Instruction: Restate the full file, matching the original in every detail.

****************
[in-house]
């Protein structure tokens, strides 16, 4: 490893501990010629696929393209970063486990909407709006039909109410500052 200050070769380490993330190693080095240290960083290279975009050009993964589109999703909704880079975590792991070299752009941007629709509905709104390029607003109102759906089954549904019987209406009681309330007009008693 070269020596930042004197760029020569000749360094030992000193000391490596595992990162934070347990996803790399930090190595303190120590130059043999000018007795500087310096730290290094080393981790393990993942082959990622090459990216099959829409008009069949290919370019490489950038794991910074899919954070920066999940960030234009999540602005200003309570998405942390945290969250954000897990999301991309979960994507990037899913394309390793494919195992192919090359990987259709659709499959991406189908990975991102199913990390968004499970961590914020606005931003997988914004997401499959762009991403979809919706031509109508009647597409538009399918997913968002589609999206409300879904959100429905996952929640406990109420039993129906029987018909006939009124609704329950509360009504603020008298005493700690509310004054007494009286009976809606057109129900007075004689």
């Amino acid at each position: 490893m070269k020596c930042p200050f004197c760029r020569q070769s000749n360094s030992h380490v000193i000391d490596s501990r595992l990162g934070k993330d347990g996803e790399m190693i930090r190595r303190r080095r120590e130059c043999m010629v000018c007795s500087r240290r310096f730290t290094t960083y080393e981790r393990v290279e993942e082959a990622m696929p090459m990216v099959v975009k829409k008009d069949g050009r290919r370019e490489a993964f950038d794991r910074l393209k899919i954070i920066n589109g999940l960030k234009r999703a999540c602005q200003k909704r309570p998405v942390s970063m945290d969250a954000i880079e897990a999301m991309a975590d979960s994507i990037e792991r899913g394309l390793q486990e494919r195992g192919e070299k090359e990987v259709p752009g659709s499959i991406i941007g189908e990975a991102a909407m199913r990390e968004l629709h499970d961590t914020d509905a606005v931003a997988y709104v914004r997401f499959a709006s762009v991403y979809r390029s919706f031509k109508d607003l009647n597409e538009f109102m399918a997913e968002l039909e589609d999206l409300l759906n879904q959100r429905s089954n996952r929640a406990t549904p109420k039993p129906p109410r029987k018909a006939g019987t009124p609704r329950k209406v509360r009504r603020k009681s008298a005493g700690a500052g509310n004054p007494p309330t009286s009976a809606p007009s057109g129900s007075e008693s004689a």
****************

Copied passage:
[in-house]
């Protein structure tokens, strides 16, 4: 490893501990010629696929393209970063486990909407709006039909109410500052 200050070769380490993330190693080095240290960083290279975009050009993964589109999703909704880079975590792991070299752009941007629709509905709104390029607003109102759906089954549904019987209406009681309330007009008693 070269020596930042004197760029020569000749360094030992000193000391490596595992990162934070347990996803790399930090190595303190120590130059043999000018007795500087310096730290290094080393981790393990993942082959990622090459990216099959829409008009069949290919370019490489950038794991910074899919954070920066999940960030234009999540602005200003309570998405942390945290969250954000897990999301991309979960994507990037899913394309390793494919195992192919090359990987259709659709499959991406189908990975991102199913990390968004499970961590914020606005931003997988914004997401499959762009991403979809919706031509109508009647597409538009399918997913968002589609999206409300879904959100429905996952929640406990109420039993129906029987018909006939009124609704329950509360009504603020008298005493700690509310004054007494009286009976809606057109129900007075004689």
């Amino acid at each position: 490893m070269k020596c930042p200050f004197c760029r020569q070769s000749n360094s030992h380490v000193i000391d490596s501990r595992l990162g934070k993330d347990g996803e790399m190693i930090r190595r303190r080095r120590e130059c043999m010629v000018c007795s500087r240290r310096f730290t290094t960083y080393e981790r393990v290279e993942e082959a990622m696929p090459m990216v099959v975009k829409k008009d069949g050009r290919r370019e490489a993964f950038d794991r910074l393209k899919i954070i920066n589109g999940l960030k234009r999703a999540c602005q200003k909704r309570p998405v942390s970063m945290d969250a954000i880079e897990a999301m991309a975590d979960s994507i990037e792991r899913g394309l390793q486990e494919r195992g192919e070299k090359e990987v259709p752009g659709s499959i991406i941007g189908e990975a991102a909407m199913r990390e968004l629709h499970d961590t914020d509905a606005v931003a997988y709104v914004r997401f499959a709006s762009v991403y979809r390029s919706f031509k109508d607003l009647n597409e538009f109102m399918a997913e968002l039909e589609d999206l409300l759906n879904q959100r429905s089954n996952r929640a406990t549904p109420k039993p129906p109410r029987k018909a006939g019987t009124p609704r329950k209406v509360r009504r603020k009681s008298a005493g700690a500052g509310n004054p007494p309330t009286s009976a809606p007009s057109g129900s007075e008693s004689a």